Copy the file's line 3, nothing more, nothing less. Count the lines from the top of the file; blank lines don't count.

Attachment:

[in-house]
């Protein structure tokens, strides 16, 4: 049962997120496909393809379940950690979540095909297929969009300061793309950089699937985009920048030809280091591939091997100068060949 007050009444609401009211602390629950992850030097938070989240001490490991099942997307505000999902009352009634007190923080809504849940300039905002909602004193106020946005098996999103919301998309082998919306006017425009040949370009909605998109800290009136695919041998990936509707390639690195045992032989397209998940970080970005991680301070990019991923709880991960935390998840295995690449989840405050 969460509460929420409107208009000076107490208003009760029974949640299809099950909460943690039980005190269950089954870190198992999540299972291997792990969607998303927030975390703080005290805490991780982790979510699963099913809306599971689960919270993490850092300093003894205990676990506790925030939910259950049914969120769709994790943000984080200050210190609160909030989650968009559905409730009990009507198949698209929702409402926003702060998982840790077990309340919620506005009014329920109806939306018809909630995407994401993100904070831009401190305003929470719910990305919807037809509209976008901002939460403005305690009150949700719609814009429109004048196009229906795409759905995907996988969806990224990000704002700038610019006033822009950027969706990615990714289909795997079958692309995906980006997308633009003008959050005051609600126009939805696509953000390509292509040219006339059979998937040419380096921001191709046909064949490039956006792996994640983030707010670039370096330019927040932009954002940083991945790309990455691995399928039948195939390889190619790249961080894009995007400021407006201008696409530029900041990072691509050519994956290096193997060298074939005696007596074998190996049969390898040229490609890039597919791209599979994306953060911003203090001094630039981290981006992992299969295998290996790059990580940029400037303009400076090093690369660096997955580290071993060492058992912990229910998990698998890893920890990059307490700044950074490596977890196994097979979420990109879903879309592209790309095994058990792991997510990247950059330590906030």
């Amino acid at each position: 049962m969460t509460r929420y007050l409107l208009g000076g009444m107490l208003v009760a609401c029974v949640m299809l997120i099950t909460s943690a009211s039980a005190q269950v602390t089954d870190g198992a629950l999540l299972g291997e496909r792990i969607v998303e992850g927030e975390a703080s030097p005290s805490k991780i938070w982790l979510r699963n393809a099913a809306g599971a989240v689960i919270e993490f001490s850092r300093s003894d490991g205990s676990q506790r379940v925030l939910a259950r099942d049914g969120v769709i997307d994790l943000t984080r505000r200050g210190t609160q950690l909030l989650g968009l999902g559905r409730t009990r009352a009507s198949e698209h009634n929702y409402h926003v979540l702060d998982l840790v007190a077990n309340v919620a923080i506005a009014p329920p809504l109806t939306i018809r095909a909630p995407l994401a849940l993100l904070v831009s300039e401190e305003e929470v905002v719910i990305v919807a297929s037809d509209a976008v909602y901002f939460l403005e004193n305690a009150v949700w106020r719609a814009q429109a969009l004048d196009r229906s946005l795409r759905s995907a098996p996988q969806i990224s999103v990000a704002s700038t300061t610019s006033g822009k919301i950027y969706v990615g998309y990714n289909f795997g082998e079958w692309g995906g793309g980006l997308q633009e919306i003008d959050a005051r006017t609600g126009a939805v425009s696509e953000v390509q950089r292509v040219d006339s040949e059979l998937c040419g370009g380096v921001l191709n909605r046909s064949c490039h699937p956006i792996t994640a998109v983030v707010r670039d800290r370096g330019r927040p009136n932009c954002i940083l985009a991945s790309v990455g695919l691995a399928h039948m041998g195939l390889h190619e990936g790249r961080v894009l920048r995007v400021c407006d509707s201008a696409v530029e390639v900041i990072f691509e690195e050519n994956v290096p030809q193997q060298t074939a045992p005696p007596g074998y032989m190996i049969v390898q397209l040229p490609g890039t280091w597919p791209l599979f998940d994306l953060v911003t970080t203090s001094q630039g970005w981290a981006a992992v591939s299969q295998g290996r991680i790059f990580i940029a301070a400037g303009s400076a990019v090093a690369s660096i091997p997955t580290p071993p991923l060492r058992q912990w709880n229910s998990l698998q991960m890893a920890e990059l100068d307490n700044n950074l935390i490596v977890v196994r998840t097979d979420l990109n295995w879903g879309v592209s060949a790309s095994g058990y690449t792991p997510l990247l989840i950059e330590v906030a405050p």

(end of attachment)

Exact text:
């Amino acid at each position: 049962m969460t509460r929420y007050l409107l208009g000076g009444m107490l208003v009760a609401c029974v949640m299809l997120i099950t909460s943690a009211s039980a005190q269950v602390t089954d870190g198992a629950l999540l299972g291997e496909r792990i969607v998303e992850g927030e975390a703080s030097p005290s805490k991780i938070w982790l979510r699963n393809a099913a809306g599971a989240v689960i919270e993490f001490s850092r300093s003894d490991g205990s676990q506790r379940v925030l939910a259950r099942d049914g969120v769709i997307d994790l943000t984080r505000r200050g210190t609160q950690l909030l989650g968009l999902g559905r409730t009990r009352a009507s198949e698209h009634n929702y409402h926003v979540l702060d998982l840790v007190a077990n309340v919620a923080i506005a009014p329920p809504l109806t939306i018809r095909a909630p995407l994401a849940l993100l904070v831009s300039e401190e305003e929470v905002v719910i990305v919807a297929s037809d509209a976008v909602y901002f939460l403005e004193n305690a009150v949700w106020r719609a814009q429109a969009l004048d196009r229906s946005l795409r759905s995907a098996p996988q969806i990224s999103v990000a704002s700038t300061t610019s006033g822009k919301i950027y969706v990615g998309y990714n289909f795997g082998e079958w692309g995906g793309g980006l997308q633009e919306i003008d959050a005051r006017t609600g126009a939805v425009s696509e953000v390509q950089r292509v040219d006339s040949e059979l998937c040419g370009g380096v921001l191709n909605r046909s064949c490039h699937p956006i792996t994640a998109v983030v707010r670039d800290r370096g330019r927040p009136n932009c954002i940083l985009a991945s790309v990455g695919l691995a399928h039948m041998g195939l390889h190619e990936g790249r961080v894009l920048r995007v400021c407006d509707s201008a696409v530029e390639v900041i990072f691509e690195e050519n994956v290096p030809q193997q060298t074939a045992p005696p007596g074998y032989m190996i049969v390898q397209l040229p490609g890039t280091w597919p791209l599979f998940d994306l953060v911003t970080t203090s001094q630039g970005w981290a981006a992992v591939s299969q295998g290996r991680i790059f990580i940029a301070a400037g303009s400076a990019v090093a690369s660096i091997p997955t580290p071993p991923l060492r058992q912990w709880n229910s998990l698998q991960m890893a920890e990059l100068d307490n700044n950074l935390i490596v977890v196994r998840t097979d979420l990109n295995w879903g879309v592209s060949a790309s095994g058990y690449t792991p997510l990247l989840i950059e330590v906030a405050p």